The main change we think this will have on SEO is for businesses that attract traffic from misspellings, unusual phrases and long-tail searches (phrases of 4+ words). Users will be less likely to type these in if Google is suggesting the correct or more popular word and they will be less likely to type in a whole sentence if they can see what they are after by the time they finish typing the second word.

This week Yahoo! announced that their transition from Yahoo! Search powered results to Bing search results is complete. The organic results are now powered by Bing in the US and Canada, whilst the search ads are still from Yahoo!

As a result of the deal signed over a year ago, Microsoft now owns 28.1% of the US search market (as of July’s 2010 comScore numbers), though this figure still represents less than half of the 65.8% share held by Google. In the UK, Google’s market share is thought to be closer to the 90% mark.

The change may not be immediately apparent to Yahoo! users, as the search interface will remain the same. However, the eagle-eyed will notice on the status bar in their browser that the search data is actually loaded from Bing.

Another crucial factor in the deal is the migration of Yahoo! search advertisers to Microsoft’s adCenter platform. This stage is currently still under development, with Microsoft “optimistic about completing this phase later this year.”

So what does this mean for businesses? The main thing is that there is one less search engine to optimise a site for. If your sites were high up on Yahoo! but not Bing then this is bad news, if however, you were ranking well on Bing, then those high rankings you are enjoying will now expose your business to a lot more searchers.

The other main impact is the migration of Pay Per Click advertisers from Yahoo! Search Marketing to Microsoft adCenter. The programmes work slightly differently and anyone who was using YSM will now have to familiarise themselves with the Bing system.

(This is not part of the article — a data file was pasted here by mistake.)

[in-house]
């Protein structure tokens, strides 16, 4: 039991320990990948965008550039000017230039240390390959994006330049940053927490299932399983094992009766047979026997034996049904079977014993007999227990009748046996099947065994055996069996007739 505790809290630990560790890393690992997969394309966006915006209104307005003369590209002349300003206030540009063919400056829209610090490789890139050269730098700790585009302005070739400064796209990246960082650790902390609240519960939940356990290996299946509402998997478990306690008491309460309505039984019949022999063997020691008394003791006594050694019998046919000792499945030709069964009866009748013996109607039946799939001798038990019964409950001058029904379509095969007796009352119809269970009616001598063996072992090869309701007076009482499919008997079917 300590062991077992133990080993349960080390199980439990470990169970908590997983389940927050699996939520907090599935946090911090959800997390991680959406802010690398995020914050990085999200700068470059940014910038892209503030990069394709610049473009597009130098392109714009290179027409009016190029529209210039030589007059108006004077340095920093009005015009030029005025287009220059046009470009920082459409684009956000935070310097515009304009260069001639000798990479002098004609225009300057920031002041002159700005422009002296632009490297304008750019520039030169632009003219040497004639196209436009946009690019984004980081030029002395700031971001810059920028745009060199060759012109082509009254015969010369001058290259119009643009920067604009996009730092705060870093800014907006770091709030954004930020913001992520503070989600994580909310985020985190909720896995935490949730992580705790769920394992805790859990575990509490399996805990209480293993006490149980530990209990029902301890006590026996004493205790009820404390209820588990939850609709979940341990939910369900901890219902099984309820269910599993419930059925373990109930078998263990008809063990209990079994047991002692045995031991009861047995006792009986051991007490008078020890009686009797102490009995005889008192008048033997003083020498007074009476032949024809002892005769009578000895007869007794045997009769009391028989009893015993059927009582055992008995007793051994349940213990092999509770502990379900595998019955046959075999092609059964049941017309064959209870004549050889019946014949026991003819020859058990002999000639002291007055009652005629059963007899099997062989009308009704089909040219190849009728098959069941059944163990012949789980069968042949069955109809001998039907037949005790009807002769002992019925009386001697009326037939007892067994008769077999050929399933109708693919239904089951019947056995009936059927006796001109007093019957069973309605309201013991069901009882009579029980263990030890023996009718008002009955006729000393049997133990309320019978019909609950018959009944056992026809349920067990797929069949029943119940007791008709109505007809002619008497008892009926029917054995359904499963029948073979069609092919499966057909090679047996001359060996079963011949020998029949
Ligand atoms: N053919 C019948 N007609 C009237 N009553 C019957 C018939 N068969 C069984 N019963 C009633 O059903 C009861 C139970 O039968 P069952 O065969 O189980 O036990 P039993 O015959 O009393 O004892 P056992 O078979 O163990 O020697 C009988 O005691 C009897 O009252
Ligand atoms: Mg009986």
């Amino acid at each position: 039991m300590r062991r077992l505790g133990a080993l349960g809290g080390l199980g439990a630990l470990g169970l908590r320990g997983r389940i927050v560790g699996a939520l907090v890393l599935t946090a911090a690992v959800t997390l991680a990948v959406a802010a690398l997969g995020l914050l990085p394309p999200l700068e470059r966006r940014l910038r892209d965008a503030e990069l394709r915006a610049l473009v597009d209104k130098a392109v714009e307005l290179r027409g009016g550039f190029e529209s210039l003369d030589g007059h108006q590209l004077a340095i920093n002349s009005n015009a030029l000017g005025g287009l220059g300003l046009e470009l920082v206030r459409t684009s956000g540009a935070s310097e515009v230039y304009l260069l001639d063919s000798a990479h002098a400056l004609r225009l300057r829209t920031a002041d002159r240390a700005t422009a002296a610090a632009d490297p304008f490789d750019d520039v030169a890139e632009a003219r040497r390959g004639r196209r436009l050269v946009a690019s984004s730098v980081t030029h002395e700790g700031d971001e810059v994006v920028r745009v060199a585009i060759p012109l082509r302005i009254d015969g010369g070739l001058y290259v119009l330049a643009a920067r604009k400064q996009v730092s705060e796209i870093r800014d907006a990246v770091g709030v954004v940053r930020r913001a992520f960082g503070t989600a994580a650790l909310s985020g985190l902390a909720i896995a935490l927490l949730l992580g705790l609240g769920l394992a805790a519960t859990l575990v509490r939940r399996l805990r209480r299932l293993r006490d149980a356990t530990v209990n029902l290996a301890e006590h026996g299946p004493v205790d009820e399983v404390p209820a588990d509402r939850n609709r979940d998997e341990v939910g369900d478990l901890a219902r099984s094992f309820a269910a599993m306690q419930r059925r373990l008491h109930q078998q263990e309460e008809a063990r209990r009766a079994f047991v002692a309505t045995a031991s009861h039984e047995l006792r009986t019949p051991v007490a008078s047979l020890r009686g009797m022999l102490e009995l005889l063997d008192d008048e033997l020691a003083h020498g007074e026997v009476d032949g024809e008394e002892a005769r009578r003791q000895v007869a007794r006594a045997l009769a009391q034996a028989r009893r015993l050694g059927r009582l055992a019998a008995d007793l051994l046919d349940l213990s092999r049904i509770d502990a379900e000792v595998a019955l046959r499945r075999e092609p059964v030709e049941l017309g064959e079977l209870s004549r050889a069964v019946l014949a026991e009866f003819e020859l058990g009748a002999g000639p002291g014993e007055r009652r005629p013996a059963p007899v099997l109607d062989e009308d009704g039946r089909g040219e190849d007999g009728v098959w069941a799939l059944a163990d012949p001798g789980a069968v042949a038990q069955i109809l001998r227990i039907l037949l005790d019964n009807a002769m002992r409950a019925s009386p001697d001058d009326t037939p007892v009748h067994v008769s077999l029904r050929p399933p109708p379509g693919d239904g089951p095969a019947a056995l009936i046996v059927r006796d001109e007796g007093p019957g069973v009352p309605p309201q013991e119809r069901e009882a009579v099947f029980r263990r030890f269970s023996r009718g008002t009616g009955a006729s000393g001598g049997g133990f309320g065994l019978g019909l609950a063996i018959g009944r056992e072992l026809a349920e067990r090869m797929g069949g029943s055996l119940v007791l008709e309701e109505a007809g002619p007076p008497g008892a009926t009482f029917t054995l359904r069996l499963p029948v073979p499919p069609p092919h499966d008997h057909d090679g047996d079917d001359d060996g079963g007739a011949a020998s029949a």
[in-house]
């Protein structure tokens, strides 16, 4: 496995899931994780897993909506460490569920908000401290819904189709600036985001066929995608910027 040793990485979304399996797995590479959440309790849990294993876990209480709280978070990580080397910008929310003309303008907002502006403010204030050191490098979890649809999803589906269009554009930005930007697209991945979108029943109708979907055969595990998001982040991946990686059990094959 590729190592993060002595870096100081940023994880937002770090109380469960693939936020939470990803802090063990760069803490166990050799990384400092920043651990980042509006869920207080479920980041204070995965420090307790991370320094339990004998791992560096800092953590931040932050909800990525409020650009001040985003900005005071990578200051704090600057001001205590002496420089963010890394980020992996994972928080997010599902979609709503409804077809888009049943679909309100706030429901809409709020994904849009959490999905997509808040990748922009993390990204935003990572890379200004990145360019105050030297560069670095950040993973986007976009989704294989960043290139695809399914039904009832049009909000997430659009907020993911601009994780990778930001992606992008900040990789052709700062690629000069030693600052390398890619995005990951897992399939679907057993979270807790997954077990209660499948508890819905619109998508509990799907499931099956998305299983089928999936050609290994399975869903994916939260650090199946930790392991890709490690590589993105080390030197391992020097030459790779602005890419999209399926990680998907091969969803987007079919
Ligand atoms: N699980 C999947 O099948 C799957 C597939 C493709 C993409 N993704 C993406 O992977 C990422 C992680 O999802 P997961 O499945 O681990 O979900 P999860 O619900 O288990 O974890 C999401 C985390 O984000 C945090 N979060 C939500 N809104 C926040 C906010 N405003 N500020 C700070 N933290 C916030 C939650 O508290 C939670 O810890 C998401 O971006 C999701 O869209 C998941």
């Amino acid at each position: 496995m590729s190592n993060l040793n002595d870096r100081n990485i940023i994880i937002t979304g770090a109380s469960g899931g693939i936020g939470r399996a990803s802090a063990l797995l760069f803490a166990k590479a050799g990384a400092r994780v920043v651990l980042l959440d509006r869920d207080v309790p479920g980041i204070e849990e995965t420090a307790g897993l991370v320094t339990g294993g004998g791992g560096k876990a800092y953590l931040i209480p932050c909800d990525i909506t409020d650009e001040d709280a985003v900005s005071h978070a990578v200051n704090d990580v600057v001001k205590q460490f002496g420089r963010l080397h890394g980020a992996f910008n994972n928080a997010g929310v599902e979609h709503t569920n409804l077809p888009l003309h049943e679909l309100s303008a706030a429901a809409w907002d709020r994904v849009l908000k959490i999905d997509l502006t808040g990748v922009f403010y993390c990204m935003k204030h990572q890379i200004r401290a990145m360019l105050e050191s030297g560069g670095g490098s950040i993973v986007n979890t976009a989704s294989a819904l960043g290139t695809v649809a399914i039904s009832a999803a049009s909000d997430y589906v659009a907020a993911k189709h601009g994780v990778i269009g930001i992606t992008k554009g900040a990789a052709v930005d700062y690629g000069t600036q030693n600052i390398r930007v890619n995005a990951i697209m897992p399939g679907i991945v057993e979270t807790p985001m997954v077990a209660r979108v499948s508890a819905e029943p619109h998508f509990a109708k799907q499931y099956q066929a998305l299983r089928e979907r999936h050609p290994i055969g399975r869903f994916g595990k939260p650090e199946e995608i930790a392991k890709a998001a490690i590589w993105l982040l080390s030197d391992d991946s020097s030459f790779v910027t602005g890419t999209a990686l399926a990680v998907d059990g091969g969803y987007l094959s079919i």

We recently saw a job vacancy being advertised on one of our clients' websites. It caught our attention because even though it was a great role and one that the company really needed filled, it was hardly noticeable on the web. The company did not want to spend money on advertising on a job board, so the only way this job opportunity could be found was via the search engines.

We have been interviewing graduates for a number of trainee positions at Liberty over the last year and many of them have expressed their difficulty in finding a job advert that didn't have a horde of other candidates interested in the role. Just looking at reed.co.uk today, a search for marketing jobs in Cardiff displays vacancies that have had 50-100 applications already.

A search query to find rare jobs

Many people use search engines when looking for jobs, particularly when trying to find those that are relevant to their career and in their desired or current location. This is when we had the idea to create a customisable search query to assist job hunters in finding those vacancies that are hidden away:

[location1 OR location2 OR location3] [type1 OR type2 OR type3] [job OR jobs OR vacancy OR vacancies OR role OR roles OR career OR careers]

Simply copy and paste the above search query into Google and replace each instance of "location" with suitable locations and each "type" with the types of jobs you are interested in. If Google thinks a web page contains relevance to at least one of the locations, one of the job types and one of the words in the third set of brackets then it will appear in the results.

Here's an example for someone looking for jobs in and around Cardiff relating to search engine optimisation and online marketing:

[cardiff OR "south wales"] ["online marketing" OR "internet marketing" OR seo OR "search engine optimisation"] [job OR jobs OR vacancy OR vacancies OR role OR roles OR career OR careers]

For the above example, for a web page to appear in the results, it has to contain relevance to at least one of the two locations, at least one of the four job types and at least one of the following words: "job", "vacancy", "role", "career" or one of their plural forms. The words do not have to appear in that order - as long as they appear somewhere on the page, they will show up in the results. So in the above example, possible web pages that could show up include:

- cardiff + seo + jobs (e.g. "Cardiff SEO Jobs"),
- cardiff + "internet marketing" + vacancy (e.g. "Vacancy: Internet Marketing, Cardiff"),
- "south wales" + "online marketing" + role (e.g. "We have an online marketing role available. Based in South Wales, the company…"), and so on.

A few points to take into account

- The square brackets aren't necessary, as Google will show the same number of results whether or not they are there, but it makes it easier to keep track and make sense of each part of the query.